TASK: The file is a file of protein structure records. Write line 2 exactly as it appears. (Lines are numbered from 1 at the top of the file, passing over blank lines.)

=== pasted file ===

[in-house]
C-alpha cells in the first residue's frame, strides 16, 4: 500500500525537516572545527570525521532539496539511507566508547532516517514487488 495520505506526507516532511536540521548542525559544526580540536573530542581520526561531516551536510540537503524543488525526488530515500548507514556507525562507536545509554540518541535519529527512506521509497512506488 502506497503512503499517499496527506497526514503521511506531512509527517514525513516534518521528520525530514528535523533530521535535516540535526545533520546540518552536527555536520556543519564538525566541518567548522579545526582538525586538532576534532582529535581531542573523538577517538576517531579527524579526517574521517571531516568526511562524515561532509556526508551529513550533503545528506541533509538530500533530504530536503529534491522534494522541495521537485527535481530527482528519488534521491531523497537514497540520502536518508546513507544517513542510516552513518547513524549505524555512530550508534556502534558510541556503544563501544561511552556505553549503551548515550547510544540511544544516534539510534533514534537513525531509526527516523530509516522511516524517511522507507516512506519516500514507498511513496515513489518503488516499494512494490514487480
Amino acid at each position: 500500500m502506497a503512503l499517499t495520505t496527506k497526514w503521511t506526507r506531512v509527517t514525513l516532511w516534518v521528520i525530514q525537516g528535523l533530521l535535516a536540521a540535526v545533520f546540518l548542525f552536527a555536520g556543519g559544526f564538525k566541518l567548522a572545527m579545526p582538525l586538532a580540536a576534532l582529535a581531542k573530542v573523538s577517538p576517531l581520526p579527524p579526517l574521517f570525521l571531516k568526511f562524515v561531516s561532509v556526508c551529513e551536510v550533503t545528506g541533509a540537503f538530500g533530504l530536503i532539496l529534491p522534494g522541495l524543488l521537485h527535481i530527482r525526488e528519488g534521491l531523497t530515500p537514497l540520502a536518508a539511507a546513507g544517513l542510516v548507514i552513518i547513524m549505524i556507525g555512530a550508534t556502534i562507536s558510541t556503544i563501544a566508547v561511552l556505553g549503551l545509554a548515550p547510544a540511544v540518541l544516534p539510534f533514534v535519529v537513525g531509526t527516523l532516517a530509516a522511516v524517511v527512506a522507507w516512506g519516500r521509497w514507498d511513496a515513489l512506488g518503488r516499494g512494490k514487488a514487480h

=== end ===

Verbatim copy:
C-alpha cells in the first residue's frame, strides 16, 4: 500500500525537516572545527570525521532539496539511507566508547532516517514487488 495520505506526507516532511536540521548542525559544526580540536573530542581520526561531516551536510540537503524543488525526488530515500548507514556507525562507536545509554540518541535519529527512506521509497512506488 502506497503512503499517499496527506497526514503521511506531512509527517514525513516534518521528520525530514528535523533530521535535516540535526545533520546540518552536527555536520556543519564538525566541518567548522579545526582538525586538532576534532582529535581531542573523538577517538576517531579527524579526517574521517571531516568526511562524515561532509556526508551529513550533503545528506541533509538530500533530504530536503529534491522534494522541495521537485527535481530527482528519488534521491531523497537514497540520502536518508546513507544517513542510516552513518547513524549505524555512530550508534556502534558510541556503544563501544561511552556505553549503551548515550547510544540511544544516534539510534533514534537513525531509526527516523530509516522511516524517511522507507516512506519516500514507498511513496515513489518503488516499494512494490514487480